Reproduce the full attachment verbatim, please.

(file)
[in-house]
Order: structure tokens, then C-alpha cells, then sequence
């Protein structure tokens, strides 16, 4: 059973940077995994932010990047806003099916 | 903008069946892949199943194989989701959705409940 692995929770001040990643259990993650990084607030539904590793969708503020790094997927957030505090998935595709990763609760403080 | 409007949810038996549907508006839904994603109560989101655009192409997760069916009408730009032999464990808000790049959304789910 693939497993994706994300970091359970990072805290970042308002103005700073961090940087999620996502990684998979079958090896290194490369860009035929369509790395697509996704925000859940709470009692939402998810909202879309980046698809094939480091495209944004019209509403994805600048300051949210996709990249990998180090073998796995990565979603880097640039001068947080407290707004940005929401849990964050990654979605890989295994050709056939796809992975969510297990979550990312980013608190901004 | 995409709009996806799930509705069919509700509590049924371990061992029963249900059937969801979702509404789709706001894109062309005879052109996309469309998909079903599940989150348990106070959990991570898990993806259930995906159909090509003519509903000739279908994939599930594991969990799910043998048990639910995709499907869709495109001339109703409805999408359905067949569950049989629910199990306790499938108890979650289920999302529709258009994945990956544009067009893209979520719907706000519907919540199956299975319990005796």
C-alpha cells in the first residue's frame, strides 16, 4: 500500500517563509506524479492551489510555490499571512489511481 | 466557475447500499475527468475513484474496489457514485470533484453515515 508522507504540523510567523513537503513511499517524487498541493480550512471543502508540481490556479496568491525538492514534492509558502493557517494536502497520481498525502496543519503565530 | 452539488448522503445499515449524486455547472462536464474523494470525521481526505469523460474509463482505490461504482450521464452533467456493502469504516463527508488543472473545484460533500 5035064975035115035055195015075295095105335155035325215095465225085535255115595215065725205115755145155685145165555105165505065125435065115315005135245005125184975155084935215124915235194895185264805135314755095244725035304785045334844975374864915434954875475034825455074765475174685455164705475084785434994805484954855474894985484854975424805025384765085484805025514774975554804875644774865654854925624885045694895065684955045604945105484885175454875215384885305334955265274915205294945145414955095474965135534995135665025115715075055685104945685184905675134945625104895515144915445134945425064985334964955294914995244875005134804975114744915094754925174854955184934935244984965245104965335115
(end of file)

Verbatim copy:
[in-house]
Order: structure tokens, then C-alpha cells, then sequence
């Protein structure tokens, strides 16, 4: 059973940077995994932010990047806003099916 | 903008069946892949199943194989989701959705409940 692995929770001040990643259990993650990084607030539904590793969708503020790094997927957030505090998935595709990763609760403080 | 409007949810038996549907508006839904994603109560989101655009192409997760069916009408730009032999464990808000790049959304789910 693939497993994706994300970091359970990072805290970042308002103005700073961090940087999620996502990684998979079958090896290194490369860009035929369509790395697509996704925000859940709470009692939402998810909202879309980046698809094939480091495209944004019209509403994805600048300051949210996709990249990998180090073998796995990565979603880097640039001068947080407290707004940005929401849990964050990654979605890989295994050709056939796809992975969510297990979550990312980013608190901004 | 995409709009996806799930509705069919509700509590049924371990061992029963249900059937969801979702509404789709706001894109062309005879052109996309469309998909079903599940989150348990106070959990991570898990993806259930995906159909090509003519509903000739279908994939599930594991969990799910043998048990639910995709499907869709495109001339109703409805999408359905067949569950049989629910199990306790499938108890979650289920999302529709258009994945990956544009067009893209979520719907706000519907919540199956299975319990005796």
C-alpha cells in the first residue's frame, strides 16, 4: 500500500517563509506524479492551489510555490499571512489511481 | 466557475447500499475527468475513484474496489457514485470533484453515515 508522507504540523510567523513537503513511499517524487498541493480550512471543502508540481490556479496568491525538492514534492509558502493557517494536502497520481498525502496543519503565530 | 452539488448522503445499515449524486455547472462536464474523494470525521481526505469523460474509463482505490461504482450521464452533467456493502469504516463527508488543472473545484460533500 5035064975035115035055195015075295095105335155035325215095465225085535255115595215065725205115755145155685145165555105165505065125435065115315005135245005125184975155084935215124915235194895185264805135314755095244725035304785045334844975374864915434954875475034825455074765475174685455164705475084785434994805484954855474894985484854975424805025384765085484805025514774975554804875644774865654854925624885045694895065684955045604945105484885175454875215384885305334955265274915205294945145414955095474965135534995135665025115715075055685104945685184905675134945625104895515144915445134945425064985334964955294914995244875005134804975114744915094754925174854955184934935244984965245104965335115